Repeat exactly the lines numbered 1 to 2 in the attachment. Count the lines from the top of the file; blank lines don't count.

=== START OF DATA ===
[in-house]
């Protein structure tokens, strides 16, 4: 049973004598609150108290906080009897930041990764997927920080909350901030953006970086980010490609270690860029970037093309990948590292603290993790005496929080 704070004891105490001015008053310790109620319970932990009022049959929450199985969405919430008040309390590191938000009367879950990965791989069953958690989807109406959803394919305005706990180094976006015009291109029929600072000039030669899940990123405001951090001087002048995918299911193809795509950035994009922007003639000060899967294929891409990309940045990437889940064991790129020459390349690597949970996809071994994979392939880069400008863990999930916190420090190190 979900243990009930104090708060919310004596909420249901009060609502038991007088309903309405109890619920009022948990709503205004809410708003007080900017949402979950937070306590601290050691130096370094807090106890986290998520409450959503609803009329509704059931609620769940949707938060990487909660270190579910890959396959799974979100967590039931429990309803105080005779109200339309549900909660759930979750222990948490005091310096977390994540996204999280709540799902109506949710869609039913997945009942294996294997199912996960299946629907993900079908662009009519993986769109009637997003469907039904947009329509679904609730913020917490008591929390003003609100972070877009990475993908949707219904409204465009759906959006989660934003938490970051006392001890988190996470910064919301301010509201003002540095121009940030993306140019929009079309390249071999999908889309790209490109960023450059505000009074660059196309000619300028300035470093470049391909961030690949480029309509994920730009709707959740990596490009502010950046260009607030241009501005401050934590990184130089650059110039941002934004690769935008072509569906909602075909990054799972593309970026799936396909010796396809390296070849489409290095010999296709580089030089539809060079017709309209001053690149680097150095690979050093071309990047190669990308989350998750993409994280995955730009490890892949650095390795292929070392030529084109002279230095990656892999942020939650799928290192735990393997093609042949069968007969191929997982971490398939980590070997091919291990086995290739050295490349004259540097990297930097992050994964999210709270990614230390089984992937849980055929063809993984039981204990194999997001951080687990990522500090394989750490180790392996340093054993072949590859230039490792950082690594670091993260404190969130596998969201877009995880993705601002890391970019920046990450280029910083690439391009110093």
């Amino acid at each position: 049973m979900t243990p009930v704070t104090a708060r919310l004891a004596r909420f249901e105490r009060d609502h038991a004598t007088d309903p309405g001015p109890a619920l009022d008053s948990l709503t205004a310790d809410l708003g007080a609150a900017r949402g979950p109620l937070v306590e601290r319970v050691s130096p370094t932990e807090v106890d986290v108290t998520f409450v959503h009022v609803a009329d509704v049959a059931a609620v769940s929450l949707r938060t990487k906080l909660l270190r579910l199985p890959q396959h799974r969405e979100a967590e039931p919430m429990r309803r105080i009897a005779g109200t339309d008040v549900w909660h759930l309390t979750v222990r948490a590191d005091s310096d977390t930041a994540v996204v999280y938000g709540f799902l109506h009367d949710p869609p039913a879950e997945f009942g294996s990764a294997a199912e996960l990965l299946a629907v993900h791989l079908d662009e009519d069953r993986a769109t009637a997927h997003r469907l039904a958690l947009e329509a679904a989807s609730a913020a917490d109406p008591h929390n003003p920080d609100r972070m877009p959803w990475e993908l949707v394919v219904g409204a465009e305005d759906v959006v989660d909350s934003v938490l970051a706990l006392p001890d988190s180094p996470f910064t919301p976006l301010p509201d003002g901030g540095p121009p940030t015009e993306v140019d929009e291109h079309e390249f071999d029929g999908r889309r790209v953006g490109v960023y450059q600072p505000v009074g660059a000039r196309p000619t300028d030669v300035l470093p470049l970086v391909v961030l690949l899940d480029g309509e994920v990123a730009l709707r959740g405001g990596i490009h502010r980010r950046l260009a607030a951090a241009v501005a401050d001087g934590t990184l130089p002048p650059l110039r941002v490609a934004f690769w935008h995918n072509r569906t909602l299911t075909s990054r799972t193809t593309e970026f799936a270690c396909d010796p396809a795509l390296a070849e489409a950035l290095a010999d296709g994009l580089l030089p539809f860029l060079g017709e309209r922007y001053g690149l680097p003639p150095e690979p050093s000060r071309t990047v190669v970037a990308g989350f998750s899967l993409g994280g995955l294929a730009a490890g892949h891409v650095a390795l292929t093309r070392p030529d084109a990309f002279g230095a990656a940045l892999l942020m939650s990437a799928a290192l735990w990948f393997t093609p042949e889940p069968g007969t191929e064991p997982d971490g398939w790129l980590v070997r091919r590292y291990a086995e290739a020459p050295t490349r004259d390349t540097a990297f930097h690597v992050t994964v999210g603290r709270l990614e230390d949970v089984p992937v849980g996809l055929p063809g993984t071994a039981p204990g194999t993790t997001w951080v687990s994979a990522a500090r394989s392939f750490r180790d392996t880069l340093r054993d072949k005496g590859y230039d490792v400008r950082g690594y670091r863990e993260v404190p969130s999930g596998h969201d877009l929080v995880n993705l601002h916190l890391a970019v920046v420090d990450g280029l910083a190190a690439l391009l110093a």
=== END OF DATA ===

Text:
[in-house]
């Protein structure tokens, strides 16, 4: 049973004598609150108290906080009897930041990764997927920080909350901030953006970086980010490609270690860029970037093309990948590292603290993790005496929080 704070004891105490001015008053310790109620319970932990009022049959929450199985969405919430008040309390590191938000009367879950990965791989069953958690989807109406959803394919305005706990180094976006015009291109029929600072000039030669899940990123405001951090001087002048995918299911193809795509950035994009922007003639000060899967294929891409990309940045990437889940064991790129020459390349690597949970996809071994994979392939880069400008863990999930916190420090190190 979900243990009930104090708060919310004596909420249901009060609502038991007088309903309405109890619920009022948990709503205004809410708003007080900017949402979950937070306590601290050691130096370094807090106890986290998520409450959503609803009329509704059931609620769940949707938060990487909660270190579910890959396959799974979100967590039931429990309803105080005779109200339309549900909660759930979750222990948490005091310096977390994540996204999280709540799902109506949710869609039913997945009942294996294997199912996960299946629907993900079908662009009519993986769109009637997003469907039904947009329509679904609730913020917490008591929390003003609100972070877009990475993908949707219904409204465009759906959006989660934003938490970051006392001890988190996470910064919301301010509201003002540095121009940030993306140019929009079309390249071999999908889309790209490109960023450059505000009074660059196309000619300028300035470093470049391909961030690949480029309509994920730009709707959740990596490009502010950046260009607030241009501005401050934590990184130089650059110039941002934004690769935008072509569906909602075909990054799972593309970026799936396909010796396809390296070849489409290095010999296709580089030089539809060079017709309209001053690149680097150095690979050093071309990047190669990308989350998750993409994280995955730009490890892949650095390795292929070392030529084109002279230095990656892999942020939650799928290192735990393997093609042949069968007969191929997982971490398939980590070997091919291990086995290739050295490349004259540097990297930097992050994964999210709270990614230390089984992937849980055929063809993984039981204990194999997001951080687990990522500090394989750490180790392996340093054993072949590859230039490792950082690594670091993260404190969130596998969201877009995880993705601002890391970019920046990450280029910083690439391009110093």